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Savvy Shopping

By May 24, 2011September 2nd, 2020Best Practices, Blog

Savvy Shopping

“On most days, I like to consider myself a savvy shopper.  This is why I feel particularly foolish about being lured in to purchasing a magazine subscription under the false pretense that it would include a lovely beach bag, large enough in size to fit the appropriate beach supplies.   The magazine I subscribed to is a popular women’s fitness magazine, so in my usual “smart shopping” process, I deducted that it would be reasonable to purchase this magazine as I am trying to get in to shape.  It was also priced at just $1 dollar a month for one year.  What could be more reasonable than buying a $4.99 per issue magazine for just $1 a month!?  However, the real reason I got the magazine was the offer of a free beach bag (worth $50!) with the purchase of a yearlong subscription.  I perused the advertisement, gazing at the shiny new blue and white bag.  It was pictured right next to a copy of the magazine; towering over the glossy pages making the bag appear large and luxurious. 

Yesterday, after a month of anticipation, the bag arrived.  The excitement!  I tore through the packaging like a 6 year old on Christmas.  As shreds of plastic flew by my head, my excitement spiraled in to disappointment.  The beach “bag” stands at 4 inches tall, 4 inches wide and about 2 inches deep.  To make things worse, not only is the strap too small to fit over my shoulder, but the material is so thin that I’d even be afraid to throw my keys in it, as I’m positive they would pierce right through the side.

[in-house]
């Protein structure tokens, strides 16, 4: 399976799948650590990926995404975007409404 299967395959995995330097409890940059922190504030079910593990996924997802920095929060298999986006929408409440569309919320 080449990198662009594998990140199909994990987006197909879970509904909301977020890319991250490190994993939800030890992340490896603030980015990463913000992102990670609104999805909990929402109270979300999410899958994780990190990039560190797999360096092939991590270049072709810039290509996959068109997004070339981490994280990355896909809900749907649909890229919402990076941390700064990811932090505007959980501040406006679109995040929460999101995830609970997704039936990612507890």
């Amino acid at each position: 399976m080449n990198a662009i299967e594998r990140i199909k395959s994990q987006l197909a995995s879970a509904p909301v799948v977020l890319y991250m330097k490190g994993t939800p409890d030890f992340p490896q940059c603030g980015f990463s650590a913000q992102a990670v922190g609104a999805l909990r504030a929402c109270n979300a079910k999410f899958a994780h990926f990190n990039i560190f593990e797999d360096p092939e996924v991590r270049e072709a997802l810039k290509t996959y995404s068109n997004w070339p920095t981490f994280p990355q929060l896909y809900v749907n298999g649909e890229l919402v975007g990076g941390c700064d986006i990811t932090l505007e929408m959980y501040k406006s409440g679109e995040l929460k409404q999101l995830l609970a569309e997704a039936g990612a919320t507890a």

Now, I could go all “Michelle Tanner” on the magazine provider by protesting (ie. The episode of Full House where Michelle is supposed to get a large Rigby the Rhino doll and ends up with a small plastic toy, then protests at Rigby’s show.  Season 7 Episode 9, if you’re interested.)  But plane tickets from Denver to their offices in New York can be pricey, and protests do take a lot of work.  So instead I will take this as a lesson.  I simply should have been more informed and shouldn’t have based my decision on an assumption.  The advertisement never actually said that this was supposed to be a large beach bag.  I could have saved $12 if I had just called the magazine’s customer service and found out the dimensions on the bag.  I wouldn’t purchase a $5000 HP Server without speaking to a PEI engineer or Account Manager and finding out how much hard drive space it had, would I?  Nope; I most certainly would not.  As consumers, it’s our responsibility to find out all of the important facts.   So we need to be sure, whether we’re purchasing magazines or anything else, that we have all of our questions answered and are holding the right people responsible: ourselves. 

-Erika Larson, PEI

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